Answering the question, “where are you,” seems perfectly straightforward. It on the surface a question about location. However, location is not a straightforward as: I am here. Many of us own digital devices, services and applications that tell us where we are and where we should be going, or tell others where we say we are, or at least where might wish we were. In a world of GPS, 4-square, facebook places, checking in and google maps, how do we think about where we are? In this talk, Genevieve uses a series of ethnographic moments to challenge our notions of location, direction, and place to suggest some other ways of making sense of where we might be.
Dr. Genevieve Bell is an Australian-born anthropologist and researcher. As director of User Interaction and Experience in Intel Labs, Bell leads a research team of social scientists, interaction designers, human factors engineers and computer scientists. This team shapes and helps create new Intel technologies and products that are increasingly designed around people’s needs and desires. In this team and her prior roles, Bell has fundamentally altered the way Intel envisions and plans its future products so that they are centered on people’s needs rather than simply silicon capabilities.
In addition to leading this increasingly important area of research at Intel, Bell is an accomplished industry pundit on the intersection of culture and technology. She is a regular public speaker and panelist at technology conferences worldwide, sharing myriad insights gained from her extensive international field work and research. Her first book, ‘Divining the Digital Future: Mess and Mythology in Ubiquitous Computing,’ was co-written with Prof. Paul Dourish of the University of California at Irvine and released in April 2011. In 2010, Bell was named one of Fast Company’s inaugural ‘100 Most Creative People in Business.’ She also is the recipient of several patents for consumer electronics innovations.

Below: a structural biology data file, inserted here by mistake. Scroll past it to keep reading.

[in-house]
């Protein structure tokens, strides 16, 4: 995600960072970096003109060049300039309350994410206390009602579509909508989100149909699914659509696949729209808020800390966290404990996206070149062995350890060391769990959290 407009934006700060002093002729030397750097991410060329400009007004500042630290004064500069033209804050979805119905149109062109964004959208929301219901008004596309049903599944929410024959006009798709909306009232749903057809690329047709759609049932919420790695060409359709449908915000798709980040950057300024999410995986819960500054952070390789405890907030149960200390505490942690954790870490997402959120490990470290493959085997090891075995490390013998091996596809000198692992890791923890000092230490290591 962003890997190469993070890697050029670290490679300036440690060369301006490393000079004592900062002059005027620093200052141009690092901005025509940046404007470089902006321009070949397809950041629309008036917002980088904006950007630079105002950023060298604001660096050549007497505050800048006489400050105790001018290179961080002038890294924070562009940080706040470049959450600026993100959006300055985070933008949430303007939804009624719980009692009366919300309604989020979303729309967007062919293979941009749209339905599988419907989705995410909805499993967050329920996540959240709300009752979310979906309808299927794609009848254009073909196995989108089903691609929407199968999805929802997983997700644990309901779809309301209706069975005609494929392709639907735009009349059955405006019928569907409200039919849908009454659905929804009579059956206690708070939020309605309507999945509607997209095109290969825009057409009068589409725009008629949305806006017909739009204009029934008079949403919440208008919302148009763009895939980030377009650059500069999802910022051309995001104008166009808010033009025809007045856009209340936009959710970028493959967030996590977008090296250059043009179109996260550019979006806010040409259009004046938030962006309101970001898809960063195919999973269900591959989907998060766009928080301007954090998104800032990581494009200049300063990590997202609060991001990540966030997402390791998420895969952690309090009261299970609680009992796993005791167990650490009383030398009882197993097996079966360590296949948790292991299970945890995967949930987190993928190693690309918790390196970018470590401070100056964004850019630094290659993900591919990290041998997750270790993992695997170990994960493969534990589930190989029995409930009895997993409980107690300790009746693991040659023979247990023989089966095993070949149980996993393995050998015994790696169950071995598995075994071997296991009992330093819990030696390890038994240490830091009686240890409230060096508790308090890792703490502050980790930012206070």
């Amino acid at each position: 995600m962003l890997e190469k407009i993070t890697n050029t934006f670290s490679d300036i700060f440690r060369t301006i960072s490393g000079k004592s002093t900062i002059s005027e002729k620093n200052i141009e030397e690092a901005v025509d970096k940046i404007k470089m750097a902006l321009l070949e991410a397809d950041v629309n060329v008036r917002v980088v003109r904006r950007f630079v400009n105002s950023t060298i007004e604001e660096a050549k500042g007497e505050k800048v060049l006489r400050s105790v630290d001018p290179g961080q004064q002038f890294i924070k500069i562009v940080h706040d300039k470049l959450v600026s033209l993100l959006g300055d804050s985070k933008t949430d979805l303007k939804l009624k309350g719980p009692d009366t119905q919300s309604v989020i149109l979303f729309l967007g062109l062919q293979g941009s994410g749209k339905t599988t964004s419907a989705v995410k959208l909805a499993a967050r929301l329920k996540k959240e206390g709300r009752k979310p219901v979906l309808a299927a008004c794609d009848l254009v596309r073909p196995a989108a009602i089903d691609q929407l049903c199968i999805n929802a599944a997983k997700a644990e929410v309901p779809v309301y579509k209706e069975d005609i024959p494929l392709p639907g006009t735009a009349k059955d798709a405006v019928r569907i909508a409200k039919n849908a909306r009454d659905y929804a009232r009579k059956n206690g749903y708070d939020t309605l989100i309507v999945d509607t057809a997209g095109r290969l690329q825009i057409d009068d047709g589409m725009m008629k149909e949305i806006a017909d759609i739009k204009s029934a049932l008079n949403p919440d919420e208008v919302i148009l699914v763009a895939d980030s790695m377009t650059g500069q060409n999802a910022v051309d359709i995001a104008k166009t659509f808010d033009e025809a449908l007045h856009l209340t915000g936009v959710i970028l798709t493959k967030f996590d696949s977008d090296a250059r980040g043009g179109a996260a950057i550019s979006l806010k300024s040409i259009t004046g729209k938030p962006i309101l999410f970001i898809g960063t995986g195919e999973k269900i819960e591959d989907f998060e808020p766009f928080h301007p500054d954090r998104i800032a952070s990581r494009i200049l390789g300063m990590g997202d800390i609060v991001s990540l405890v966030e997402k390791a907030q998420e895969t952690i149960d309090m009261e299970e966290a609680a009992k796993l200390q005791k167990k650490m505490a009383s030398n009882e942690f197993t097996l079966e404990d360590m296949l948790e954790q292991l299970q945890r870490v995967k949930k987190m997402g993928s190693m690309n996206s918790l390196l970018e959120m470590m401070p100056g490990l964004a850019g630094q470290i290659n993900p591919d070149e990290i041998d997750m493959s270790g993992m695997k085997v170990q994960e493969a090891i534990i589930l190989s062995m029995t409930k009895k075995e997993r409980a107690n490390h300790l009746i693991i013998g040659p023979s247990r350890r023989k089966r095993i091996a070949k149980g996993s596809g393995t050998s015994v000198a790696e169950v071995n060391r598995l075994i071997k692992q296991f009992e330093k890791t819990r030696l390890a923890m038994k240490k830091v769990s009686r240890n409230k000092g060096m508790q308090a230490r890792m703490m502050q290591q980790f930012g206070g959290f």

Moving to the United States for her undergraduate studies, she graduated from Bryn Mawr in 1990 with a bachelor’s degree in anthropology. She then attended Stanford University, earning her master’s degree (1993) and a doctorate (1998) in cultural anthropology, as well as acting as a lecturer in the Department of Anthropology from 1996-1998. With a father who was an engineer and a mother who was an anthropologist, perhaps Bell was fated to ultimately work for a technology company, joining Intel in 1998.
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